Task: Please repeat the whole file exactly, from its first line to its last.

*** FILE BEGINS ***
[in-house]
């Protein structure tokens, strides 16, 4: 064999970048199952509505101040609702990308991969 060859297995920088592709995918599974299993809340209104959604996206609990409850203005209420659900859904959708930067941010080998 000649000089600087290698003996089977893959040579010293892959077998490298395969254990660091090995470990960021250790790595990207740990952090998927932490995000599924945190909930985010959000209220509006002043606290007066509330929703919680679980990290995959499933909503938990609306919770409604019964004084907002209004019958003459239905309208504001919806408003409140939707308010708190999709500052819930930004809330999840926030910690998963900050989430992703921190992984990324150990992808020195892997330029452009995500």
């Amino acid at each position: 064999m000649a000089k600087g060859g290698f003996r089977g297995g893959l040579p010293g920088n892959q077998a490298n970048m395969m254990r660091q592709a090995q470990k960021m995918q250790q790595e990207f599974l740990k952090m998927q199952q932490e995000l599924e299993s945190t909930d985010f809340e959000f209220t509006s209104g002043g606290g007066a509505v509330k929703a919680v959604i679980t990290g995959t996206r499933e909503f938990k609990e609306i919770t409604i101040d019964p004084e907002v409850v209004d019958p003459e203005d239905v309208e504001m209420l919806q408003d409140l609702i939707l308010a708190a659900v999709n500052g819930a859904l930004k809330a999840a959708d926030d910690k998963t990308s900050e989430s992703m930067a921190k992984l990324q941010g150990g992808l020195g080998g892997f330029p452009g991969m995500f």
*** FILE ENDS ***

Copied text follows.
[in-house]
């Protein structure tokens, strides 16, 4: 064999970048199952509505101040609702990308991969 060859297995920088592709995918599974299993809340209104959604996206609990409850203005209420659900859904959708930067941010080998 000649000089600087290698003996089977893959040579010293892959077998490298395969254990660091090995470990960021250790790595990207740990952090998927932490995000599924945190909930985010959000209220509006002043606290007066509330929703919680679980990290995959499933909503938990609306919770409604019964004084907002209004019958003459239905309208504001919806408003409140939707308010708190999709500052819930930004809330999840926030910690998963900050989430992703921190992984990324150990992808020195892997330029452009995500």
């Amino acid at each position: 064999m000649a000089k600087g060859g290698f003996r089977g297995g893959l040579p010293g920088n892959q077998a490298n970048m395969m254990r660091q592709a090995q470990k960021m995918q250790q790595e990207f599974l740990k952090m998927q199952q932490e995000l599924e299993s945190t909930d985010f809340e959000f209220t509006s209104g002043g606290g007066a509505v509330k929703a919680v959604i679980t990290g995959t996206r499933e909503f938990k609990e609306i919770t409604i101040d019964p004084e907002v409850v209004d019958p003459e203005d239905v309208e504001m209420l919806q408003d409140l609702i939707l308010a708190a659900v999709n500052g819930a859904l930004k809330a999840a959708d926030d910690k998963t990308s900050e989430s992703m930067a921190k992984l990324q941010g150990g992808l020195g080998g892997f330029p452009g991969m995500f």